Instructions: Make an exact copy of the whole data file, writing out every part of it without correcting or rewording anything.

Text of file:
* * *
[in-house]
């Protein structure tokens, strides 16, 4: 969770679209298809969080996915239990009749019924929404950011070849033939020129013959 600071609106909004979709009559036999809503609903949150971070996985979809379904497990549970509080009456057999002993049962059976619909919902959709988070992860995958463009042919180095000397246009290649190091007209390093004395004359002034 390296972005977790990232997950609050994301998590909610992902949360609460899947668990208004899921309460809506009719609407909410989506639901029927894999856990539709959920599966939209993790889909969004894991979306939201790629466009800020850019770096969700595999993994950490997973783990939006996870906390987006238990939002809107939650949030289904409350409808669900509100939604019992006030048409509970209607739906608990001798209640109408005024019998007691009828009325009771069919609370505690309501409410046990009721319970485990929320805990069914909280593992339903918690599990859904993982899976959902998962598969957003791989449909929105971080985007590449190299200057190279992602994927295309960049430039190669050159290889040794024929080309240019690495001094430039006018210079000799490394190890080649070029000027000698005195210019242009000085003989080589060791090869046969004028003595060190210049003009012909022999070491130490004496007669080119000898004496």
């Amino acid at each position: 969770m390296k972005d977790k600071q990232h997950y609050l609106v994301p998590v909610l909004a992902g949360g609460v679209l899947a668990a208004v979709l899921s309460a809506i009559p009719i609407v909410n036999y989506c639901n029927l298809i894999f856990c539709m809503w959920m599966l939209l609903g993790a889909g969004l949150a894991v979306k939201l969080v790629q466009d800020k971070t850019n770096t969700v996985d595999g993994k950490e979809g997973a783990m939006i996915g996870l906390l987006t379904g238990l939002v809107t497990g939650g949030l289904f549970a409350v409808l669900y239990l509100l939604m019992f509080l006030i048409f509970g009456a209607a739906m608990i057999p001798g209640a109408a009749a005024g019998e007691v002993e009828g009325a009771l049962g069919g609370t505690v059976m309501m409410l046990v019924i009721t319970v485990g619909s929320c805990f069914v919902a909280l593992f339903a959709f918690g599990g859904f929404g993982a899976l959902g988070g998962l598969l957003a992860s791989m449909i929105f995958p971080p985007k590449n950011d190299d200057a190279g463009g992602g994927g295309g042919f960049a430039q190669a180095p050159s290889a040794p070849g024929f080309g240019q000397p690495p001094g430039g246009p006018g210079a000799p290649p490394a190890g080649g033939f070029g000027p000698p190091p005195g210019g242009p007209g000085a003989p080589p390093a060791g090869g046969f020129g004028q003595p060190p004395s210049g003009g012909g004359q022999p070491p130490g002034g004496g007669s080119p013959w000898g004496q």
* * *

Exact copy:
[in-house]
């Protein structure tokens, strides 16, 4: 969770679209298809969080996915239990009749019924929404950011070849033939020129013959 600071609106909004979709009559036999809503609903949150971070996985979809379904497990549970509080009456057999002993049962059976619909919902959709988070992860995958463009042919180095000397246009290649190091007209390093004395004359002034 390296972005977790990232997950609050994301998590909610992902949360609460899947668990208004899921309460809506009719609407909410989506639901029927894999856990539709959920599966939209993790889909969004894991979306939201790629466009800020850019770096969700595999993994950490997973783990939006996870906390987006238990939002809107939650949030289904409350409808669900509100939604019992006030048409509970209607739906608990001798209640109408005024019998007691009828009325009771069919609370505690309501409410046990009721319970485990929320805990069914909280593992339903918690599990859904993982899976959902998962598969957003791989449909929105971080985007590449190299200057190279992602994927295309960049430039190669050159290889040794024929080309240019690495001094430039006018210079000799490394190890080649070029000027000698005195210019242009000085003989080589060791090869046969004028003595060190210049003009012909022999070491130490004496007669080119000898004496």
């Amino acid at each position: 969770m390296k972005d977790k600071q990232h997950y609050l609106v994301p998590v909610l909004a992902g949360g609460v679209l899947a668990a208004v979709l899921s309460a809506i009559p009719i609407v909410n036999y989506c639901n029927l298809i894999f856990c539709m809503w959920m599966l939209l609903g993790a889909g969004l949150a894991v979306k939201l969080v790629q466009d800020k971070t850019n770096t969700v996985d595999g993994k950490e979809g997973a783990m939006i996915g996870l906390l987006t379904g238990l939002v809107t497990g939650g949030l289904f549970a409350v409808l669900y239990l509100l939604m019992f509080l006030i048409f509970g009456a209607a739906m608990i057999p001798g209640a109408a009749a005024g019998e007691v002993e009828g009325a009771l049962g069919g609370t505690v059976m309501m409410l046990v019924i009721t319970v485990g619909s929320c805990f069914v919902a909280l593992f339903a959709f918690g599990g859904f929404g993982a899976l959902g988070g998962l598969l957003a992860s791989m449909i929105f995958p971080p985007k590449n950011d190299d200057a190279g463009g992602g994927g295309g042919f960049a430039q190669a180095p050159s290889a040794p070849g024929f080309g240019q000397p690495p001094g430039g246009p006018g210079a000799p290649p490394a190890g080649g033939f070029g000027p000698p190091p005195g210019g242009p007209g000085a003989p080589p390093a060791g090869g046969f020129g004028q003595p060190p004395s210049g003009g012909g004359q022999p070491p130490g002034g004496g007669s080119p013959w000898g004496q």